In addition to tae kwon do and gymnastics, occupational therapist Angela Hill also offers camps for special needs children in handwriting, baseball, bowling and basketball. For information contact Hill at (813) 469-2021 or

Tae kwon do classes boost skills, spirits of special needs kids 03/17/12 [Last modified: Saturday, March 17, 2012 2:04pm]
Photo reprints | Article reprints

© 2017 Tampa Bay Times


Join the discussion: Click to view comments, add yours

  1. In advertising, marketing diversity needs a boost in Tampa Bay, nationally


    TAMPA — Trimeka Benjamin was focused on a career in broadcast journalism when she entered Bethune-Cookman University.

    From left, Swim Digital marketing owner Trimeka Benjamin discusses the broad lack of diversity in advertising and marketing with 22 Squared copywriter Luke Sokolewicz, University of Tampa advertising/PR professor Jennifer Whelihan, Rumbo creative director George Zwierko and Nancy Vaughn of the White Book Agency. The group recently met at The Bunker in Ybor City.
  2. Kushner to testify before two intelligence committees


    WASHINGTON— President Donald Trump's senior adviser and son-in-law Jared Kushner is set to make a second appearance on Capitol Hill — he will speak with the House Intelligence Committee on Tuesday, one day after he is scheduled to speak with Senate Intelligence Committee investigators behind closed doors.

    White House senior adviser Jared Kushner is scheduled to testify before the Senate Intelligence Committee and the House Intelligence Committee. [Associated Press]
  3. Rays blow lead in ninth, lose in 10 to Rangers (w/video)

    The Heater

    ST. PETERSBURG — Rays manager Kevin Cash liked the way Alex Cobb was competing Friday night. He liked the way the hard contact made by the Rangers batters went away after the second or third inning. So as the game headed toward the ninth, there was no doubt in Cash's mind that sending Cobb back to the mound was …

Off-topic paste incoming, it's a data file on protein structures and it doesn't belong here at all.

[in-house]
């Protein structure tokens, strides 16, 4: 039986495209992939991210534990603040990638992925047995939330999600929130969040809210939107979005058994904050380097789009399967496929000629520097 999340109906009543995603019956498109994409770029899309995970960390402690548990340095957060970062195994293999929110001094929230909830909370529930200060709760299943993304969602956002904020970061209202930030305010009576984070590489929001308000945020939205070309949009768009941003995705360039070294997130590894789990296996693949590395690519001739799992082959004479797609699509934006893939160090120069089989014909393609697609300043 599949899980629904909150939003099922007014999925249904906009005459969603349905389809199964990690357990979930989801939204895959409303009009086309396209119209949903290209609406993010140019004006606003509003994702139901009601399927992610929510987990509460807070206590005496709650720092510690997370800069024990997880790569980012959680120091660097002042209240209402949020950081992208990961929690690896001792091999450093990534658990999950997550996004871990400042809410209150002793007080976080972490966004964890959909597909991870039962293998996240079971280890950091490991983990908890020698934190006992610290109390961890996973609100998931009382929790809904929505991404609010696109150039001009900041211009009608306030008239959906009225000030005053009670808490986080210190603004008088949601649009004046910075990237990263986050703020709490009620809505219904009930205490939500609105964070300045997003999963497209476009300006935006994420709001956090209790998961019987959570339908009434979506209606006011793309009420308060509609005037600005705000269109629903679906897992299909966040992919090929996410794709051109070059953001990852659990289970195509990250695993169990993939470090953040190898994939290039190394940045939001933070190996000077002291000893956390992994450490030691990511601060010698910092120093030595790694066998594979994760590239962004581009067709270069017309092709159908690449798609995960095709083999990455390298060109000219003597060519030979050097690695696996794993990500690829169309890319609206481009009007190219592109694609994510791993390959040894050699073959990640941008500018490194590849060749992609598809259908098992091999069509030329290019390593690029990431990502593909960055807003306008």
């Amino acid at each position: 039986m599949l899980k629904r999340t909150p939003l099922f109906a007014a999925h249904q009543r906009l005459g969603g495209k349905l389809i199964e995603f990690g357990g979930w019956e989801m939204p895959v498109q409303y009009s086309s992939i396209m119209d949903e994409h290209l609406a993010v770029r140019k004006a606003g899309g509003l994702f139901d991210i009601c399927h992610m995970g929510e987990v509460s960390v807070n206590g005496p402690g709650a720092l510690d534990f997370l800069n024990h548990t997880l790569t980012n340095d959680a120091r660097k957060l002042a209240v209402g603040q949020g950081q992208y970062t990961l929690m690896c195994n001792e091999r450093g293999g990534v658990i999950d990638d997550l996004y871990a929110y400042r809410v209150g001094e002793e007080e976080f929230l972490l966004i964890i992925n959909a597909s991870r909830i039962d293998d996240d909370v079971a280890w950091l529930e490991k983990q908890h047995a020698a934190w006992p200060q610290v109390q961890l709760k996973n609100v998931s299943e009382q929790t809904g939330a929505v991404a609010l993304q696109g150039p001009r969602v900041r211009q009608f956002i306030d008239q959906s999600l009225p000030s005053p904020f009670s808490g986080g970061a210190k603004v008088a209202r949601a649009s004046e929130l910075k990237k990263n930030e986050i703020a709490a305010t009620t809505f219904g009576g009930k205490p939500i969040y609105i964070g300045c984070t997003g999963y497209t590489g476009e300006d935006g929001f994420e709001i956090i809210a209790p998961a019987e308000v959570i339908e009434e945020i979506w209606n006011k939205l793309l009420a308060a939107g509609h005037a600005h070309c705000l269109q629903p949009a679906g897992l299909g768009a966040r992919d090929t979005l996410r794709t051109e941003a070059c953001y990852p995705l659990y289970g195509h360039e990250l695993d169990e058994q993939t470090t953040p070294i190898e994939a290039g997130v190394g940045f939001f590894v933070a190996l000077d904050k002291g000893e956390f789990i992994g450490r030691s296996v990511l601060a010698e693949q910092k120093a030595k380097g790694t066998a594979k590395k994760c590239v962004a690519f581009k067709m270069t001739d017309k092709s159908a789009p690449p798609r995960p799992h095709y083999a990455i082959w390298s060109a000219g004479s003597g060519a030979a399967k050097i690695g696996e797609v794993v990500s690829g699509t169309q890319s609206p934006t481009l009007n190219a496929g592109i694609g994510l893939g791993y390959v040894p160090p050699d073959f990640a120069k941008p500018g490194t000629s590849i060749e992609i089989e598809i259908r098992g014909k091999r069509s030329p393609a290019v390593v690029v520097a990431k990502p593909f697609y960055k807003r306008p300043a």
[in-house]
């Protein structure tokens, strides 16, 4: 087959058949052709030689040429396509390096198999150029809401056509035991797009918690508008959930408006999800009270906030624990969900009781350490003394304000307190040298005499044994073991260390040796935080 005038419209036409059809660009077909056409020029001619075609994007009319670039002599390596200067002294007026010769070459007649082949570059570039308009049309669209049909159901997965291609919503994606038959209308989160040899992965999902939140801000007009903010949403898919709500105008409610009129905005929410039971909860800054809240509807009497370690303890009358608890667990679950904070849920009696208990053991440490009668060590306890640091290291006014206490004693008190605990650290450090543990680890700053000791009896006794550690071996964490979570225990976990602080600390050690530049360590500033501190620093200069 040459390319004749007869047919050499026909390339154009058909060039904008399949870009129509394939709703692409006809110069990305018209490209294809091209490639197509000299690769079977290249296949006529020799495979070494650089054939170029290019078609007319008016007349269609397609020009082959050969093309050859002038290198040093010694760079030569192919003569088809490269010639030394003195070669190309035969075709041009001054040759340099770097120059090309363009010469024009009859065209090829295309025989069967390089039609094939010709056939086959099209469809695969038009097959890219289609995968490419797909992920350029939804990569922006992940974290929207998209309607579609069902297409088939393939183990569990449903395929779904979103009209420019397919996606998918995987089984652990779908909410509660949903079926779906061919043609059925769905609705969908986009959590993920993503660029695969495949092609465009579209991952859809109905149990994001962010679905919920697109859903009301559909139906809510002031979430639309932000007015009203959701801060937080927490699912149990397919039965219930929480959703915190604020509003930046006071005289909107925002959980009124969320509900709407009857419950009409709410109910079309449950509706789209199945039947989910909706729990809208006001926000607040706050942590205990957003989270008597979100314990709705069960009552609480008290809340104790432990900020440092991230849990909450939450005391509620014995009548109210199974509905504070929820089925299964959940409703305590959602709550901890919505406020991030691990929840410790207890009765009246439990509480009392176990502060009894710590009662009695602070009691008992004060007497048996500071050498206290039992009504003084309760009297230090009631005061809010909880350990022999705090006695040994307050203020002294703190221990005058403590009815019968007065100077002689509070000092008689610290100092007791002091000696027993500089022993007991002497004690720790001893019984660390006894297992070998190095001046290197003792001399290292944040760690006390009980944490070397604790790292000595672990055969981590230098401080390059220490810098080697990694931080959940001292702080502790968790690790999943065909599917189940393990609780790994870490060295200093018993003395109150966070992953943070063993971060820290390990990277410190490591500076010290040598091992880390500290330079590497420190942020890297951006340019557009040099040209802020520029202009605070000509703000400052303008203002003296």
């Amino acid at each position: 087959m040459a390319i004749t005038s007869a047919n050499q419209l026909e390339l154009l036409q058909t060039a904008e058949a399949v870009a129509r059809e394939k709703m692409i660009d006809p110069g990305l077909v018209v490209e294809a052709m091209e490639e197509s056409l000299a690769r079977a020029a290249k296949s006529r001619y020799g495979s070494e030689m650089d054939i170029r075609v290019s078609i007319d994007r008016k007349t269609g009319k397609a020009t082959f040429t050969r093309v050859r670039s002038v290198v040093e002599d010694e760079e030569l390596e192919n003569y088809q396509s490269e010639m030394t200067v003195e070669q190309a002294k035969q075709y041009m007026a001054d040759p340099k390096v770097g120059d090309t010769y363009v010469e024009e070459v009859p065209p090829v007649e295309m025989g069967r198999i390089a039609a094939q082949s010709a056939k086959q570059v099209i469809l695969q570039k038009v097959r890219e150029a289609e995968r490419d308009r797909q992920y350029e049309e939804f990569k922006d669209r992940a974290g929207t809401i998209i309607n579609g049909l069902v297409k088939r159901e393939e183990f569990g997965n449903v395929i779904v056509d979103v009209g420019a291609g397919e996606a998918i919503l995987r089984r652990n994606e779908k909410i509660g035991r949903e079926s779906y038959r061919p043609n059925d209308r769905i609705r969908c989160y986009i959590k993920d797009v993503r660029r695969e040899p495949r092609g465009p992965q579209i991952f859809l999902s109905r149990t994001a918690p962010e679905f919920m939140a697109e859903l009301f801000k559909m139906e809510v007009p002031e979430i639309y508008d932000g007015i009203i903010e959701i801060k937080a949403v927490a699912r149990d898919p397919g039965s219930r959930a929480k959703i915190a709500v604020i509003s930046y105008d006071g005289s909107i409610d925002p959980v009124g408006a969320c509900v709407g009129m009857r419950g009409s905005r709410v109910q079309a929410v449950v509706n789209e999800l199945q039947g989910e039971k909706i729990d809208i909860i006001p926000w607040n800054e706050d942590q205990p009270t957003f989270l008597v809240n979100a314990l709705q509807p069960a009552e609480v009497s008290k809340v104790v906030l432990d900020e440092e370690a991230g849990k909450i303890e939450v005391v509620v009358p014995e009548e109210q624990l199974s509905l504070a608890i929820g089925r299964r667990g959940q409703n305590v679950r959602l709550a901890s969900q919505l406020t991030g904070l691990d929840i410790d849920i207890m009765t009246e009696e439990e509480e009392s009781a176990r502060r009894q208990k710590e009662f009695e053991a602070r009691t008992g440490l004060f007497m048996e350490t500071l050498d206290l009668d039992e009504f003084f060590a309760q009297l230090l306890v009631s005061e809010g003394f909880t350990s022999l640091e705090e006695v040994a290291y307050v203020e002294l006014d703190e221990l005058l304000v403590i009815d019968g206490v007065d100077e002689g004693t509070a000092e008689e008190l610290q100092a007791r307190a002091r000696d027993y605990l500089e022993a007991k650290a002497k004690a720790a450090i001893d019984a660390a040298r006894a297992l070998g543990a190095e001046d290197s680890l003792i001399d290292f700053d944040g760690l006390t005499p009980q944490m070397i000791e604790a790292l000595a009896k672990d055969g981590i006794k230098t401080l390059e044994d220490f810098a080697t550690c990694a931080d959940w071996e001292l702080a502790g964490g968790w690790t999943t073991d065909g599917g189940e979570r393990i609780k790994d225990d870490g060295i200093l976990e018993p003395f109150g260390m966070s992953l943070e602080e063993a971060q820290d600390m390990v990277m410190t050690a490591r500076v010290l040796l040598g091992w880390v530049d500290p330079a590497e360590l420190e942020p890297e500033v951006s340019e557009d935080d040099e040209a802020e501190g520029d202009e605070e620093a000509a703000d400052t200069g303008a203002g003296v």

Rays starter Alex Cobb can hardly believe what just happened as he leaves the game in the ninth after allowing a leadoff double then a tying two-run homer to the Rangers’ Shin-Soo Choo.
  4. Exhumation of Dalí's remains finds his mustache still intact


    FIGUERES, Spain — Forensic experts in Spain have removed hair, nails and two long bones from Salvador Dalí's embalmed remains to aid a court-ordered paternity test that may enable a woman who says she is the surrealist artist's daughter to claim part of Dalí's vast estate.

    Salvador Dal? died in 1989 leaving vast estate.
  5. Sessions discussed Trump campaign-related matters with Russian ambassador, U.S. intelligence intercepts show


    WASHINGTON — Russia's ambassador to Washington told his superiors in Moscow that he discussed campaign-related matters, including policy issues important to Moscow, with Jeff Sessions during the 2016 presidential race, contrary to public assertions by the embattled attorney general, current and former U.S. …

    Attorney General Jeff Sessions recused himself from the Russia investigation after meetings with an ambassador were revealed.